Where a car accident plaintiff responded to a motion for summary judgment by relying on his own deposition testimony and defendant’s interrogatory responses, the Court found that he had created a genuine issue of material fact.
In Arnold v. Malchow, No. M2022-00907-COA-R3-CV (Tenn. Ct. App. Aug. 9, 2023), a pro se plaintiff brought a negligence claim against defendant driver and defendant underinsured motorist insurance company based on a car accident. The trial court granted summary judgment to defendants, finding that plaintiff’s response to the summary judgment motion was insufficient and relied only on inadmissible facts. On appeal, summary judgment was reversed.
Defendant’s statement of undisputed material facts stated that plaintiff did not see anything other than “something white” and that plaintiff did not see defendant driving her car before the accident. While plaintiff’s response to these facts included reliance on several inadmissible sources, he also relied on defendant’s interrogatory responses and his own deposition, both of which were admissible evidence.
In defendant’s interrogatory response, she stated that she was attempting to turn around and had pulled off the road into a parking lot or a street, and after she pulled out to re-enter the road another car made contact with her car. During plaintiff’s deposition, he stated that he was driving and there was suddenly something white in front of him, then there was a crash. He further stated that he saw defendant get out of her car after the accident and that the something white he saw was defendant’s car. The Court of Appeals ruled that, based on this evidence viewed in the light most favorable to plaintiff as the nonmoving party, a reasonable inference could be drawn that “plaintiff was driving along Eighth Avenue when [defendant] attempted to enter Eighth Avenue from a side street or parking lot and the collision occurred,” and that plaintiff had thus created a genuine issue of material fact regarding whether defendant breached her duty to “yield to close, oncoming traffic when entering the roadway.”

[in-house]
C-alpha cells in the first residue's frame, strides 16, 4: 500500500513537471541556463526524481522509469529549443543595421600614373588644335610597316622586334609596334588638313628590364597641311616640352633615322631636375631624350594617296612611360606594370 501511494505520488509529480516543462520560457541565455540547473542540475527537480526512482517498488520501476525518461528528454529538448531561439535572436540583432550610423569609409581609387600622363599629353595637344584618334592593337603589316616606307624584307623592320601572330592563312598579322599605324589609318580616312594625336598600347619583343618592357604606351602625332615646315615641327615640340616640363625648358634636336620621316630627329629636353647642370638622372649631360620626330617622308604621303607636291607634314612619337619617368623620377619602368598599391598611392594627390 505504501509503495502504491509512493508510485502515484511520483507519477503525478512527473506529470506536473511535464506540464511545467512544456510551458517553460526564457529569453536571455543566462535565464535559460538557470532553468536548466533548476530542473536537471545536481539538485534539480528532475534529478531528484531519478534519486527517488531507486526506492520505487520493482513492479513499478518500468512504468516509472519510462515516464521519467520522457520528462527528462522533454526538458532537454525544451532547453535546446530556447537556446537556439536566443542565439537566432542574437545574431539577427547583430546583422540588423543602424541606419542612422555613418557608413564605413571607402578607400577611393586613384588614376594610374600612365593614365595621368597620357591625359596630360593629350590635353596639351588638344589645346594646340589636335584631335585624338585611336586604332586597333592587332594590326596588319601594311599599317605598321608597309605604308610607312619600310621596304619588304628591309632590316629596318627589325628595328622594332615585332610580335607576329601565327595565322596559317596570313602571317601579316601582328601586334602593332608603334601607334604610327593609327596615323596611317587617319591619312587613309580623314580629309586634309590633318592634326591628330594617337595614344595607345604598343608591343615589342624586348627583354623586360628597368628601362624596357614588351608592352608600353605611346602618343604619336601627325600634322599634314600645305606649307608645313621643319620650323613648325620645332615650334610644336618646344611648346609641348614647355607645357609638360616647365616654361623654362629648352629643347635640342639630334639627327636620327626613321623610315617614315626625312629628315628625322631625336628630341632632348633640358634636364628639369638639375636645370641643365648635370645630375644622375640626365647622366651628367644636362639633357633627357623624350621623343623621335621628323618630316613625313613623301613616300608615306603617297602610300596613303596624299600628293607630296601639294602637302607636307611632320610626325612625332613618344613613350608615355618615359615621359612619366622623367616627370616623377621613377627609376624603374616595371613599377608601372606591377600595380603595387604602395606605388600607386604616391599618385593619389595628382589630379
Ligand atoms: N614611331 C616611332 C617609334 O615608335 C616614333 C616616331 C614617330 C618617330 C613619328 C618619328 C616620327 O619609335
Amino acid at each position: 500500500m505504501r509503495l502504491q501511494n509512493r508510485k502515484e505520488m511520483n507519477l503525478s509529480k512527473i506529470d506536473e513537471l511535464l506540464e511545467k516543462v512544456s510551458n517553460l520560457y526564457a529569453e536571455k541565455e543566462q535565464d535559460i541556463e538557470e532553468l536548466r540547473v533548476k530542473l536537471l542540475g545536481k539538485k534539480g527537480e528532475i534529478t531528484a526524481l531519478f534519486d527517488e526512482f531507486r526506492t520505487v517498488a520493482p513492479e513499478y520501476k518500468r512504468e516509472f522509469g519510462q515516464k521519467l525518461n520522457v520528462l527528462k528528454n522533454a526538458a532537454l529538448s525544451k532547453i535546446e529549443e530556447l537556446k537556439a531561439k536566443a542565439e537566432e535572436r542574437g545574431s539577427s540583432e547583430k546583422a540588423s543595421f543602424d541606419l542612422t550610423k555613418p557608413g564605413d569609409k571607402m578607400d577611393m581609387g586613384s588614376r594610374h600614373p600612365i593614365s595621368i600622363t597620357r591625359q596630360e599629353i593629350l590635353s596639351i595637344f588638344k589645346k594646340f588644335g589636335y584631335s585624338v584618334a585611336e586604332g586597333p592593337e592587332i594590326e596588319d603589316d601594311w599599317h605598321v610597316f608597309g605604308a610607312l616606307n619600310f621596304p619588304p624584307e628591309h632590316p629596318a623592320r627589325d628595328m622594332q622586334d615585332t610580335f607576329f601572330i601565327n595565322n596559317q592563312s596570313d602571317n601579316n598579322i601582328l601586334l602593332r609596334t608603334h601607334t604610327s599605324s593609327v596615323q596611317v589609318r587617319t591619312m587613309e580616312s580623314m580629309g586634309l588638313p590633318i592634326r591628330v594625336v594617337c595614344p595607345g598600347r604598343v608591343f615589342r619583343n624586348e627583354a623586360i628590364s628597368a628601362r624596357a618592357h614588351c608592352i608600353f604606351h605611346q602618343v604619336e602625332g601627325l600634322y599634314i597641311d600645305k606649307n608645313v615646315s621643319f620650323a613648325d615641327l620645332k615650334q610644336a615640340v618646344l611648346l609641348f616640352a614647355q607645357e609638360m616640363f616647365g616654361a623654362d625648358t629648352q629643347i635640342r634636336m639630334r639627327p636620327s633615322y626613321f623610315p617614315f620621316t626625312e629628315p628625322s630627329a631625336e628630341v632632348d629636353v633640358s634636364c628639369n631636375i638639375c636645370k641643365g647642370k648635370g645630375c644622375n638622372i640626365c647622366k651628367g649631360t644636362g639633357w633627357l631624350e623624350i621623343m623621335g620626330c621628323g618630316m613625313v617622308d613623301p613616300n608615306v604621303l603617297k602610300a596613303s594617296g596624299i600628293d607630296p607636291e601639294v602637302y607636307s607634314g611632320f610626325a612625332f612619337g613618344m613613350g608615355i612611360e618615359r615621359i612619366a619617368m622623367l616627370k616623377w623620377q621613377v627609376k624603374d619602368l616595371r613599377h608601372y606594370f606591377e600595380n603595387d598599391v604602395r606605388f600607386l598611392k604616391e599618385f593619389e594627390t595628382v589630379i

Defendant’s statement of undisputed material facts also stated that plaintiff had “provided no expert medical proof regarding the cause of his injuries.” While the Court agreed that no expert proof was presented, it pointed out that plaintiff himself had testified to being injured and to damage to his vehicle, so while he “may not be able to establish the full extent or value of his physical injuries without expert medical proof, this does not signal that he would be unable to establish having suffered physical trauma or property damage.”
Because there were genuine issues of material fact, summary judgment for defendant driver was reversed.
Further, dismissal of the claim against the underinsured motorist carrier was also reversed. That claim was dismissed on the basis that it was derivative and could not survive once summary judgment was granted to the defendant driver, so because summary judgment was reversed, dismissal of the potential underinsured motorist carrier claim was reversed as well.
This opinion was released four months after oral arguments in this case.